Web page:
Get Our Of Your Comfort Zone 1

Back in January, I was driving down one of the major roads in our town.  As I was passing the Civic Center, I noticed a sign out front:


7-9 p.m.

For as long as I can remember, I’ve wanted to see what it would be like to act in a play.  In high school, I wanted to audition, but was too shy and self-conscious.  I was also playing several sports, so that was a good excuse that practice times overlapped.

I’ve spent over 6000 hours speaking to groups over the last decade, so I’ve gotten very comfortable being in front of people.  In a way, you’re acting when you’re a speaker.  I love to tell stories to illustrate points, so you get to where you use your body effectively to do so.  You also learn how to position yourself to maximize audience participation.  Tone, inflection, pace—they’re all tools of a speaker’s trade.

So it seemed that doing a play would be a very easy transition . . .

Throughout the day, the thought of auditioning stayed on my mind.  I was having conflicting thoughts:

“Man, that would be fun!”

“What makes you think you can act?”

“What if I get a lead part?”

“You’re going to make a fool of yourself!”

“I’m good in front of people!”

“You’ve never tried out before.  You don’t know what to expect.”

You know the voice . . .

As 7:00 approached, it started to rain.  It was also very cold outside.  Sandy was out with her friends, so it would be very easy to just “chill” at home for a couple of hours.

But then I had this thought:

Nothing ventured, nothing gained.

The only thing that was going to stop me was me, so I got in the car and drove to the Civic Center.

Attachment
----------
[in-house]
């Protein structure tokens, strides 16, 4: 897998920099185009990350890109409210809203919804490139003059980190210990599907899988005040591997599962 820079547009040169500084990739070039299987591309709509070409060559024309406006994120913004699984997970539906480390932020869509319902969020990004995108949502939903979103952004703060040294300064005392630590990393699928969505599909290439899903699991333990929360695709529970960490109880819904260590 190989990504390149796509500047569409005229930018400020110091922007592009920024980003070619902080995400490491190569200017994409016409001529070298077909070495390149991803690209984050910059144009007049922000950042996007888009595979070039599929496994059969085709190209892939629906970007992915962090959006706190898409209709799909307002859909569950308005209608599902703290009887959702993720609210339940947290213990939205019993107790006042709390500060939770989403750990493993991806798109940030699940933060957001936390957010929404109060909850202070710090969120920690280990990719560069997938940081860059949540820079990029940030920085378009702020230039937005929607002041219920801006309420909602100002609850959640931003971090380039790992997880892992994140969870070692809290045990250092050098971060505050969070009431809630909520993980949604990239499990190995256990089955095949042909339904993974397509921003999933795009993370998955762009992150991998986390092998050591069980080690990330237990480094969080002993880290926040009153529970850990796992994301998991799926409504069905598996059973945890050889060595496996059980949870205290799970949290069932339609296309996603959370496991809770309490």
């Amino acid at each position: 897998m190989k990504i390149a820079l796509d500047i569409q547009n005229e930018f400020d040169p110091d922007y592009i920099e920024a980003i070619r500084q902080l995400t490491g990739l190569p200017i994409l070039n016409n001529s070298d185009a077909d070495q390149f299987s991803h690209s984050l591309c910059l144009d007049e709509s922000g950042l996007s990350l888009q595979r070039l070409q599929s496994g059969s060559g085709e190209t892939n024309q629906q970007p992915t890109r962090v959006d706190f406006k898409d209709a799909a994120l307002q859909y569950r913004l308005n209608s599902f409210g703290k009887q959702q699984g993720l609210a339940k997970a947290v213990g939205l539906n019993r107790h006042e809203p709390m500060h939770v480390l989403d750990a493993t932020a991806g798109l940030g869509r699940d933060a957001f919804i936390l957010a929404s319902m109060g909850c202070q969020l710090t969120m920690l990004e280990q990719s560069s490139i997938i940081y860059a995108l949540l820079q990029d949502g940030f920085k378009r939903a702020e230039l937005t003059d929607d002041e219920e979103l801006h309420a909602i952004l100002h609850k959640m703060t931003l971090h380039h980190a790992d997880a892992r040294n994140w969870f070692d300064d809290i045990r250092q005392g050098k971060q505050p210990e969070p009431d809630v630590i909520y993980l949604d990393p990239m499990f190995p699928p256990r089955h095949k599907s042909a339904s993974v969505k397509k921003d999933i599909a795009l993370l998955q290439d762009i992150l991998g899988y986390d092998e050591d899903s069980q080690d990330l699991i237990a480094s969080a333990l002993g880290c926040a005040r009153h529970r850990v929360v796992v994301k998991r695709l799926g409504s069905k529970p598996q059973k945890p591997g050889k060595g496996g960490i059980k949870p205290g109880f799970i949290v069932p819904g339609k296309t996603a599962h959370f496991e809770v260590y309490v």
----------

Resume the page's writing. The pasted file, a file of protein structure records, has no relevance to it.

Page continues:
As I walked in the doors, I noticed that there were numerous people filling out applications.  Not many of them looked like me.  They were young, good-looking, and they were all talking.  I’m sure that I looked like the fire marshal, or someone’s dad who might be waiting there to pick up his kid.

I walked up to two ladies who sat behind a table, and asked if this was were the auditions were.  They handed me a clipboard and told me to fill out the application.

Instead of walking away, I asked them what play they were auditioning for.


What?  “Isn’t that a musical?” I asked.

They told me yes.

“You mean you have to sing and dance and stuff like that.”

They both had smiles on their faces, and told me yes again.

“You’ll need to dance, sing, and read tonight for the part,” they told me.

“I can’t sing and dance.”

They told me it didn’t matter.

“DOESN’T MATTER?” I’m thinking!!!

“You’re telling me that it’s a musical and I don’t need to know how to sing and dance?”  They began making some half-baked excuses, then one of them jumped up, told me to wait, and went to talk to the director, a lady named Pam Ware.

She came back and told me that Pam said for me to fill out my form and try out anyway.

I filled out the form, took it back to them, and they gave me my number:


Yep, lucky number 13 . . .

I then walked down the hall and waited by myself for about 15 minutes.  It felt like two hours.

“I gotta dance?  I can’t dance!  What am I going to do when they ask me to sing?  I suck at singing.  I’m going to make a fool out of myself.”  I’m saying all these things to myself as I’m watching the other people who are auditioning limbering up in the hallway . . .

“This doesn’t look good.  Maybe I should leave.  I could slip out the side door and no one would notice,” I’m thinking to myself.

Just at that second, one of the ladies walked into the hall and told everyone to follow her.  We walked down another couple of halls and went into a room that had a big wooden dance floor.

Two young ladies were waiting for us.  They were dressed like dancers.  I watch TV, so I know what they look like.  There was also a boom box in the front of the room.

Everyone started taking their shoes off, so I decided that I better too!

(Were we going to get a foot massage???!!!)


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